A Systematic Review of Human Challenge Trials, Designs, and Safety

One of the most bizarre aspects of the COVID era was the institutional unwillingness to perform human challenge trials, which likely would have sped up vaccines and other treatments and saved lives. We let people join the military, indeed we advertise to encourage people to join the military, but for some reason running a human challenge trial is considered ethically fraught.

A new review find that HCTs are quite safe–more evidence that we have too few of these trials.

Human challenge trials (HCTs) are a clinical research method in which volunteers are exposed to a pathogen to derive scientifically useful information about the pathogen and/or an intervention [1]. Such trials have been conducted with ethical oversight since the development of the modern institutional review system of clinical trials in the 1970s. More recently, there has been renewed discussion about the ethical and practical aspects of conducting HCTs, largely fueled by interest in conducting HCTs for severe acute respiratory syndrome coronavirus 2. Past reviews of HCTs focused on reporting methods [2] and safety for single pathogens [3–6], but these did not explicitly evaluate the safety of HCTs by assessing reported adverse events (AEs) and serious adverse events (SAEs) across a range of pathogens. Furthermore, many additional HCTs have been performed since the publication of these reviews. To better inform discussions about future uses of HCTs, including during pandemic response, this article presents a systematic review of challenge trials since 1980 and reports on their clinical outcomes, with particular focus on risk of AEs and risk mitigation strategies.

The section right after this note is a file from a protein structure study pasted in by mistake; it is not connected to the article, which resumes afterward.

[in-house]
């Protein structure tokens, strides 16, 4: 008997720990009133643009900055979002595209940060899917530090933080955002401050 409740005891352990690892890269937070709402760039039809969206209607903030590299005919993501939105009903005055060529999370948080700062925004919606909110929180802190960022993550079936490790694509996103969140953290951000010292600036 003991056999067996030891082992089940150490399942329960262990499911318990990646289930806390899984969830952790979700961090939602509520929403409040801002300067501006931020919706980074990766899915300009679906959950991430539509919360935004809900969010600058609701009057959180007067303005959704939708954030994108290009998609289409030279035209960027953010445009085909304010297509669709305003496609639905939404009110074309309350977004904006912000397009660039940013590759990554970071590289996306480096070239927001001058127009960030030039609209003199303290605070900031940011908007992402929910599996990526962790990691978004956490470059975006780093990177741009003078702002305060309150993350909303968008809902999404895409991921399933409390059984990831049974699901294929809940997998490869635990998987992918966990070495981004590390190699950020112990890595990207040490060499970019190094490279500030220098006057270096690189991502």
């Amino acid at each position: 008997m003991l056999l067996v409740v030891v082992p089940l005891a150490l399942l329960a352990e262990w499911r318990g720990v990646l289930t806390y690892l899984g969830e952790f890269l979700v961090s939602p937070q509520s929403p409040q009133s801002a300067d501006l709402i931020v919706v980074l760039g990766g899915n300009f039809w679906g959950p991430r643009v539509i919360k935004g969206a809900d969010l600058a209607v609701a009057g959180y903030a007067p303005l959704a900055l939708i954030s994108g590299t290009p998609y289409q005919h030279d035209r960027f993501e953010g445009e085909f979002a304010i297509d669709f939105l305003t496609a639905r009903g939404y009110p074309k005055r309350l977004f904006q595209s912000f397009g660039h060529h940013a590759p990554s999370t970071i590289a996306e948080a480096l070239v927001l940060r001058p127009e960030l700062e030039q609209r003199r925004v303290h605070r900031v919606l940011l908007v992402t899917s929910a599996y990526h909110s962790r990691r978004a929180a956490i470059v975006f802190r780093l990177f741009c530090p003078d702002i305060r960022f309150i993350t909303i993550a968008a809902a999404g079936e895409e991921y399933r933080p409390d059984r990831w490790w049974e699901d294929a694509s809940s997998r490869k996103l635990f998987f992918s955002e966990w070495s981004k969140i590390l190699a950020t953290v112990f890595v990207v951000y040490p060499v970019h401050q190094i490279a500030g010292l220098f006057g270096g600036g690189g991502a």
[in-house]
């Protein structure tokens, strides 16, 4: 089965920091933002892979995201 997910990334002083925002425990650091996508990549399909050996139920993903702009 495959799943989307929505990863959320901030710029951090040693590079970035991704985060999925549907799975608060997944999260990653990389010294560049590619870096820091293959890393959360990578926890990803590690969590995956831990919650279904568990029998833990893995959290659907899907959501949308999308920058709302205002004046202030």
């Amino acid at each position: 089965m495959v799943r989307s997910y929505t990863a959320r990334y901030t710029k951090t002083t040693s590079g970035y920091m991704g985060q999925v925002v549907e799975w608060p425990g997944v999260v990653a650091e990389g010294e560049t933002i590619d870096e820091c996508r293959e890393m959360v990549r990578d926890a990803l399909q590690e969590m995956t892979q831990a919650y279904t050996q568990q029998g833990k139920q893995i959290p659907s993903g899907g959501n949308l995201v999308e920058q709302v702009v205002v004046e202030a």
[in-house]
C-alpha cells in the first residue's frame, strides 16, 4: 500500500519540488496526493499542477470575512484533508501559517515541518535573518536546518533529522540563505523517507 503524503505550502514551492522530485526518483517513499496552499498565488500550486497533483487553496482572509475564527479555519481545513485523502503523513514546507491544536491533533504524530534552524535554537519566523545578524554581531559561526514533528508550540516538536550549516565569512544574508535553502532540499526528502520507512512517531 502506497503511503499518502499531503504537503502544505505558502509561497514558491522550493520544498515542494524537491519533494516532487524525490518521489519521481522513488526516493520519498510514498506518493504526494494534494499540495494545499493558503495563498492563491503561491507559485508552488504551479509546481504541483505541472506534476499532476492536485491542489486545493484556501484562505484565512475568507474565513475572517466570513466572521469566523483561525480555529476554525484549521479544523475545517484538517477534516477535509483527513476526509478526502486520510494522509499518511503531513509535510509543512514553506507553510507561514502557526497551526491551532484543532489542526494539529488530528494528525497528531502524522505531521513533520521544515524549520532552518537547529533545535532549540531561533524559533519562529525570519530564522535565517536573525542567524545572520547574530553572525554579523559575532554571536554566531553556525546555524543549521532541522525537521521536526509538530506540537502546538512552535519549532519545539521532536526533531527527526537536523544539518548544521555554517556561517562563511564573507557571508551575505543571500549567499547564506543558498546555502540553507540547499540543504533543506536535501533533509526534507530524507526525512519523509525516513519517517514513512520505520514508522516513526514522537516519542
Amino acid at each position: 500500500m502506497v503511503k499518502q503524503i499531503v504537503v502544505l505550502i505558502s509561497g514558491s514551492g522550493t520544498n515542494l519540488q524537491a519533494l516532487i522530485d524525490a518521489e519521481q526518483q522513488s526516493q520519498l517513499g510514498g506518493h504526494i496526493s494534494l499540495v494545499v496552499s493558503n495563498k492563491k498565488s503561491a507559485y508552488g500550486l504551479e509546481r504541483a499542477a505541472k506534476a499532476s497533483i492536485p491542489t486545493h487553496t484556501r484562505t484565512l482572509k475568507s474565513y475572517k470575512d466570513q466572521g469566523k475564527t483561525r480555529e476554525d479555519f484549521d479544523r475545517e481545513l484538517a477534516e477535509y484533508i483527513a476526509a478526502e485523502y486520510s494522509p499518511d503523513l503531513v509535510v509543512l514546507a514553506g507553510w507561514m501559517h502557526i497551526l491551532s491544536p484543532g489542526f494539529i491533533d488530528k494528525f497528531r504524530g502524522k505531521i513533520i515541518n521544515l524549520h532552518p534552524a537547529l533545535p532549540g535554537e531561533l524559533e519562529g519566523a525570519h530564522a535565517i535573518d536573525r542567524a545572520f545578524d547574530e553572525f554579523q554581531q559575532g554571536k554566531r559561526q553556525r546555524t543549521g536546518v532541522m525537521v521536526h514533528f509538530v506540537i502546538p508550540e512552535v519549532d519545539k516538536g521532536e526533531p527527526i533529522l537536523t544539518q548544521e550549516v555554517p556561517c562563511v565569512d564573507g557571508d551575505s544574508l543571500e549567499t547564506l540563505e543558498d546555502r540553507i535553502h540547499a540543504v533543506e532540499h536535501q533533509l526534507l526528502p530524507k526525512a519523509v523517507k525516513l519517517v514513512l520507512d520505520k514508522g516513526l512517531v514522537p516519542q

Hat tip: Alec Stapp.


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